“I think all art is about control – the encounter between control and the uncontrollable.”
– Richard Avedon, (1923 – 2004), giant in the world of photography, fashion and journalism
Loss of control is an inevitable part of going through change and can affect us inside and outside of work. Being told what to do and when to do it can leave us feeling disrespected and powerless. If we believe our opinions have been ignored and that change is being imposed on us, then emotions can run high. Why?
Humans tend to prefer predictability. Change disrupts that predictability, causing uncertainty and potentially an erosion of trust. A sense that one lacks control and is not supported by his/her environment during times of change can dramatically increase stress.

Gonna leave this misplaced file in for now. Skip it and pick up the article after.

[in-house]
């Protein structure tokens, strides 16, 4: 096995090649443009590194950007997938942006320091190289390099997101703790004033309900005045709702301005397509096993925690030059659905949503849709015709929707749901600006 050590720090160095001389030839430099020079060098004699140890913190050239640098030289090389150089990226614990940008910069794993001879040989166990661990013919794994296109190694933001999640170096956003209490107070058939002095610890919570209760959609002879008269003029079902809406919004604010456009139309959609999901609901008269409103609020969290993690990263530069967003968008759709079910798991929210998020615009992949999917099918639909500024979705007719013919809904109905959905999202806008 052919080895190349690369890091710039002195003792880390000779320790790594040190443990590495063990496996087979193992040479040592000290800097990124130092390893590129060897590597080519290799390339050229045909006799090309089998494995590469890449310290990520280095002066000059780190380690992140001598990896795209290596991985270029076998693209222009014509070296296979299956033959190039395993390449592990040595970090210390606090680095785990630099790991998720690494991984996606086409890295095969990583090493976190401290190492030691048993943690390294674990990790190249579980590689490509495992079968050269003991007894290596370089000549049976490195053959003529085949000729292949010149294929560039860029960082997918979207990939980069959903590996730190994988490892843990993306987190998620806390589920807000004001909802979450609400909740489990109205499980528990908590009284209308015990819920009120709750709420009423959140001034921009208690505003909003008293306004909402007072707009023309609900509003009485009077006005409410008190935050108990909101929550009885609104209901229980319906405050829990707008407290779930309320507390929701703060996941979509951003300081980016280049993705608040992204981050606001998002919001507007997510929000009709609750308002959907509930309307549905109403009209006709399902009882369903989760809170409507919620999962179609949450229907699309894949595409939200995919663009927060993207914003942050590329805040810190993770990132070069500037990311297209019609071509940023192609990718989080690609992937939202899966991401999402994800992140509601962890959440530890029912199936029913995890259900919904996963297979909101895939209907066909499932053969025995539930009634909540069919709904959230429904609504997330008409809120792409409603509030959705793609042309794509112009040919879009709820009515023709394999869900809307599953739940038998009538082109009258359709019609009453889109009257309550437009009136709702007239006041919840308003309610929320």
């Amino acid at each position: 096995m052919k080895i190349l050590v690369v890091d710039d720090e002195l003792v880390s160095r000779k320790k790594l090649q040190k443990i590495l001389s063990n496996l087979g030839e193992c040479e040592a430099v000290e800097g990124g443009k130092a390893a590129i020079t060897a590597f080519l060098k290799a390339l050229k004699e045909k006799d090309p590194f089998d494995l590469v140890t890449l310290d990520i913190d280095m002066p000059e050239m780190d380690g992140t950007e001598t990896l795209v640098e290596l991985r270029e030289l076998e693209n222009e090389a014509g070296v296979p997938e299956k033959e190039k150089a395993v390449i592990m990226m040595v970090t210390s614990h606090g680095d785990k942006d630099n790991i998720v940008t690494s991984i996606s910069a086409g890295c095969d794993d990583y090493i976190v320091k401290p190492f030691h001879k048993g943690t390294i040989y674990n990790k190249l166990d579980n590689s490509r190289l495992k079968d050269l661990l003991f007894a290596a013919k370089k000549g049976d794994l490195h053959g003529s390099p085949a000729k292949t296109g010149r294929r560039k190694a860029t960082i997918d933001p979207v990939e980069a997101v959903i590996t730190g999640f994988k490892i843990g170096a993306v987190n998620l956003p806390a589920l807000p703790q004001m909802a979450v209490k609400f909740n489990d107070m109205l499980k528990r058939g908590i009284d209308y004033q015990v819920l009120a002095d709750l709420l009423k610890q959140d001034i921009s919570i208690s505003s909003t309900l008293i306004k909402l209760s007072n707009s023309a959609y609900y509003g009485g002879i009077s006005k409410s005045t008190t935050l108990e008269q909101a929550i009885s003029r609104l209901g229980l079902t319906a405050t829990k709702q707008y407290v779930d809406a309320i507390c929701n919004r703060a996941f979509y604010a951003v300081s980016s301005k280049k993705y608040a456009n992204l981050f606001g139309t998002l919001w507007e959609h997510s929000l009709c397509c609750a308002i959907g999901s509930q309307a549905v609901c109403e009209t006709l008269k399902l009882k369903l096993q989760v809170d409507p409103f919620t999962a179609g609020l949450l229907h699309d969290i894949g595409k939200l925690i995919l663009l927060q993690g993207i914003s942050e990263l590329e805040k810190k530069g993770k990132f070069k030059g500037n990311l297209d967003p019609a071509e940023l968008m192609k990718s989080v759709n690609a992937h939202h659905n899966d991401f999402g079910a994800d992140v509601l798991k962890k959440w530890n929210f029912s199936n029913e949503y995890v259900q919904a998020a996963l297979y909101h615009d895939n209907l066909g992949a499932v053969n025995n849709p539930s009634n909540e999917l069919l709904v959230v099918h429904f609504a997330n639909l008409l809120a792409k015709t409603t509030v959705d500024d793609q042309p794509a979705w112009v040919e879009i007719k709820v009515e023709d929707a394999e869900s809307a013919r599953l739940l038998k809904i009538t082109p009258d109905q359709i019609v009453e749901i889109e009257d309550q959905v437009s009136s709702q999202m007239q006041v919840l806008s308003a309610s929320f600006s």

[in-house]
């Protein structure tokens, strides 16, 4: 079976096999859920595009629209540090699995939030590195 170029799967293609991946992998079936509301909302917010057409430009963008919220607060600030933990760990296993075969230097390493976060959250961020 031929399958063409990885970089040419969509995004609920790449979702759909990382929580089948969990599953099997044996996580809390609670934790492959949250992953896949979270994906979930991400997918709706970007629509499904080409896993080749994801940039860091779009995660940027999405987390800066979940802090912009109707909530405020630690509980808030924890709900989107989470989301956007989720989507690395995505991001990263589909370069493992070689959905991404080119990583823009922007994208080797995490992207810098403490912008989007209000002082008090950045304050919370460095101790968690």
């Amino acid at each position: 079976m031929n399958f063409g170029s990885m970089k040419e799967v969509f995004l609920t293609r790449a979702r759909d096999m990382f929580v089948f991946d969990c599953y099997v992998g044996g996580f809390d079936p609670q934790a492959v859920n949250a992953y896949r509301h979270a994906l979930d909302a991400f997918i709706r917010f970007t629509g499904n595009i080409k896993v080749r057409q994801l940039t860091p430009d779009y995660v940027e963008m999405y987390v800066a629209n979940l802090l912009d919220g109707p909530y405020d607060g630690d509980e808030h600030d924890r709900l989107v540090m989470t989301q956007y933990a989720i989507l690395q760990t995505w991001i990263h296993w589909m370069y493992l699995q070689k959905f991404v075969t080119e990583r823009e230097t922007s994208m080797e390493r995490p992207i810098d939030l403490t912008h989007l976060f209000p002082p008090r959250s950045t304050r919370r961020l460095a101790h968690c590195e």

We can try to maintain control (in the short term) by opposing change, but this strategy does serve you well in the long term. By opposing change, we may be excluded from involvement in the change, which reduces our control over the situation even further.
If you are leading a change impacting others:
If you are part of a team being impacted by a change:
Often, the primary loss experienced during change is the loss of control. Losing control is stressful, so people have a strong desire to maintain control over what’s important to them.
Inspirations and references: Chip and Dan Heath’s Switch: How to Change Things When Change is Hard; Anthony Greenfield’s The 5 Forces of Change: Achieve Successful Change, Naturally; Prosci’s Change Management Learning Center; University of California – Davis’ Managing Through Change – Manager’s Manual.